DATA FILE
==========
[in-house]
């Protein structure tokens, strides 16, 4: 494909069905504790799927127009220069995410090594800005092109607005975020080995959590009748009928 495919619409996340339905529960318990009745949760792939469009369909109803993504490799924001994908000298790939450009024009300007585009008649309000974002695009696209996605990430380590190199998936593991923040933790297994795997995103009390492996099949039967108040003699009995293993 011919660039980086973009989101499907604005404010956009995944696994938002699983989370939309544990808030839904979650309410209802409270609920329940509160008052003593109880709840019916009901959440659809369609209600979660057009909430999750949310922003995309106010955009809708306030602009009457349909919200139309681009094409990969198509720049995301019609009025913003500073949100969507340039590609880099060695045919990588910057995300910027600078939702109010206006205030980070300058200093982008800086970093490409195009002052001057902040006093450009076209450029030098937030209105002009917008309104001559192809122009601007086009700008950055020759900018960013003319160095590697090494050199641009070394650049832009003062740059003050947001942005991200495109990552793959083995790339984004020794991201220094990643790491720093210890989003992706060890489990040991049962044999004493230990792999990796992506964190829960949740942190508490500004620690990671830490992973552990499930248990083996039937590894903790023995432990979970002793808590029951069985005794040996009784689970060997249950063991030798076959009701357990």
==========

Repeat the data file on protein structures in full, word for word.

[in-house]
């Protein structure tokens, strides 16, 4: 494909069905504790799927127009220069995410090594800005092109607005975020080995959590009748009928 495919619409996340339905529960318990009745949760792939469009369909109803993504490799924001994908000298790939450009024009300007585009008649309000974002695009696209996605990430380590190199998936593991923040933790297994795997995103009390492996099949039967108040003699009995293993 011919660039980086973009989101499907604005404010956009995944696994938002699983989370939309544990808030839904979650309410209802409270609920329940509160008052003593109880709840019916009901959440659809369609209600979660057009909430999750949310922003995309106010955009809708306030602009009457349909919200139309681009094409990969198509720049995301019609009025913003500073949100969507340039590609880099060695045919990588910057995300910027600078939702109010206006205030980070300058200093982008800086970093490409195009002052001057902040006093450009076209450029030098937030209105002009917008309104001559192809122009601007086009700008950055020759900018960013003319160095590697090494050199641009070394650049832009003062740059003050947001942005991200495109990552793959083995790339984004020794991201220094990643790491720093210890989003992706060890489990040991049962044999004493230990792999990796992506964190829960949740942190508490500004620690990671830490992973552990499930248990083996039937590894903790023995432990979970002793808590029951069985005794040996009784689970060997249950063991030798076959009701357990």